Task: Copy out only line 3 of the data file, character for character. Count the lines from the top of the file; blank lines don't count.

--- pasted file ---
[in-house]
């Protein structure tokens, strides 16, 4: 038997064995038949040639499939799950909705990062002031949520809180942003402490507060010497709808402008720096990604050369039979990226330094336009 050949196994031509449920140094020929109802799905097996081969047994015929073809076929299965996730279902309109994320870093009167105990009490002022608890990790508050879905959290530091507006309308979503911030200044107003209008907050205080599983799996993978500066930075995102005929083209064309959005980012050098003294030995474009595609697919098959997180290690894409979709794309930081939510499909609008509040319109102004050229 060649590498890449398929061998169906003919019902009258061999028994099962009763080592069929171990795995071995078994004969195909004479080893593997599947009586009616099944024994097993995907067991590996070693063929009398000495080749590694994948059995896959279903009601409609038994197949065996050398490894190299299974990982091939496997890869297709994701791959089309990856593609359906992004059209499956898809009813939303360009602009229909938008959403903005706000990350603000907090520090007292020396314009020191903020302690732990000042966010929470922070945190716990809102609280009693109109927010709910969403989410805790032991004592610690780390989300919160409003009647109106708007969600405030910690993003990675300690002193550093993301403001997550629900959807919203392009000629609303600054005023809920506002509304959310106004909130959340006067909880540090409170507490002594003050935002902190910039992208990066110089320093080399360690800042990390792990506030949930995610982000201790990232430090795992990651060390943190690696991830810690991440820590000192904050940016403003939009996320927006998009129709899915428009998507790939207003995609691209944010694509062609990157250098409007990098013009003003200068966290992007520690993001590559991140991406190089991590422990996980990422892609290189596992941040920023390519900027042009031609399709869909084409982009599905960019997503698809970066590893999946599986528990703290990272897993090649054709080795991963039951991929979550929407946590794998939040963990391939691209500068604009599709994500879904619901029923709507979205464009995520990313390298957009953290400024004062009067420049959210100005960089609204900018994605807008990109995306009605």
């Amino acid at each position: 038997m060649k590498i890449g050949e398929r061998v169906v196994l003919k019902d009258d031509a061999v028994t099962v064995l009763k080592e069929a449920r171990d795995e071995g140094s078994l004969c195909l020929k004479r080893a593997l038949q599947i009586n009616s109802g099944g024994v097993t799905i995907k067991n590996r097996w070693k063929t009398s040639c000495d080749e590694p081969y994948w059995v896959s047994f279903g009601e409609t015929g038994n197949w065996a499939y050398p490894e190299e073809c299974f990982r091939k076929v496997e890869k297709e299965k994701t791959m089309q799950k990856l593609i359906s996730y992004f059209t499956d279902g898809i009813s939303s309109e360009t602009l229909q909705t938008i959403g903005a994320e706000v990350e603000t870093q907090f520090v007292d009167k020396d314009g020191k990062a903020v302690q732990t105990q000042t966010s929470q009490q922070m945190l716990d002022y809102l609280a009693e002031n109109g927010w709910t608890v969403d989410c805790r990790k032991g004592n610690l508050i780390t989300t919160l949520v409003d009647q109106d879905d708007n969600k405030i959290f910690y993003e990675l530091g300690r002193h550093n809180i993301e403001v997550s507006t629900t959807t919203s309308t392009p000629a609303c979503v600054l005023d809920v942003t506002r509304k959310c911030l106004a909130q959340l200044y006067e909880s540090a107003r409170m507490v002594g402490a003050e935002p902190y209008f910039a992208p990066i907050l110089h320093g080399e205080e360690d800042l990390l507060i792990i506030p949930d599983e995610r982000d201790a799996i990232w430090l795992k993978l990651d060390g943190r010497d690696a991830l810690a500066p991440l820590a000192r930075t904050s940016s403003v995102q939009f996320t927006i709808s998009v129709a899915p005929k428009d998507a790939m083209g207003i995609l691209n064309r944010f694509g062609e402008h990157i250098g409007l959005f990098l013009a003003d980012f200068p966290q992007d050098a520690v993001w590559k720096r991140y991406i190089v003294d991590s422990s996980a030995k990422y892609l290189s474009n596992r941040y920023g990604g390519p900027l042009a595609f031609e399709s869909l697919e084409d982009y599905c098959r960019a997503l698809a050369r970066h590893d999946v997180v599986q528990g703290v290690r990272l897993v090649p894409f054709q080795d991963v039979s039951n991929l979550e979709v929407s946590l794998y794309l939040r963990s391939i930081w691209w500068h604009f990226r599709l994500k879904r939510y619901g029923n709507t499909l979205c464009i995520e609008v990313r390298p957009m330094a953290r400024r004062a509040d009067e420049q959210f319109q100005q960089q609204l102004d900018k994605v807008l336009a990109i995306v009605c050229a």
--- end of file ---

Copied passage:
């Amino acid at each position: 038997m060649k590498i890449g050949e398929r061998v169906v196994l003919k019902d009258d031509a061999v028994t099962v064995l009763k080592e069929a449920r171990d795995e071995g140094s078994l004969c195909l020929k004479r080893a593997l038949q599947i009586n009616s109802g099944g024994v097993t799905i995907k067991n590996r097996w070693k063929t009398s040639c000495d080749e590694p081969y994948w059995v896959s047994f279903g009601e409609t015929g038994n197949w065996a499939y050398p490894e190299e073809c299974f990982r091939k076929v496997e890869k297709e299965k994701t791959m089309q799950k990856l593609i359906s996730y992004f059209t499956d279902g898809i009813s939303s309109e360009t602009l229909q909705t938008i959403g903005a994320e706000v990350e603000t870093q907090f520090v007292d009167k020396d314009g020191k990062a903020v302690q732990t105990q000042t966010s929470q009490q922070m945190l716990d002022y809102l609280a009693e002031n109109g927010w709910t608890v969403d989410c805790r990790k032991g004592n610690l508050i780390t989300t919160l949520v409003d009647q109106d879905d708007n969600k405030i959290f910690y993003e990675l530091g300690r002193h550093n809180i993301e403001v997550s507006t629900t959807t919203s309308t392009p000629a609303c979503v600054l005023d809920v942003t506002r509304k959310c911030l106004a909130q959340l200044y006067e909880s540090a107003r409170m507490v002594g402490a003050e935002p902190y209008f910039a992208p990066i907050l110089h320093g080399e205080e360690d800042l990390l507060i792990i506030p949930d599983e995610r982000d201790a799996i990232w430090l795992k993978l990651d060390g943190r010497d690696a991830l810690a500066p991440l820590a000192r930075t904050s940016s403003v995102q939009f996320t927006i709808s998009v129709a899915p005929k428009d998507a790939m083209g207003i995609l691209n064309r944010f694509g062609e402008h990157i250098g409007l959005f990098l013009a003003d980012f200068p966290q992007d050098a520690v993001w590559k720096r991140y991406i190089v003294d991590s422990s996980a030995k990422y892609l290189s474009n596992r941040y920023g990604g390519p900027l042009a595609f031609e399709s869909l697919e084409d982009y599905c098959r960019a997503l698809a050369r970066h590893d999946v997180v599986q528990g703290v290690r990272l897993v090649p894409f054709q080795d991963v039979s039951n991929l979550e979709v929407s946590l794998y794309l939040r963990s391939i930081w691209w500068h604009f990226r599709l994500k879904r939510y619901g029923n709507t499909l979205c464009i995520e609008v990313r390298p957009m330094a953290r400024r004062a509040d009067e420049q959210f319109q100005q960089q609204l102004d900018k994605v807008l336009a990109i995306v009605c050229a």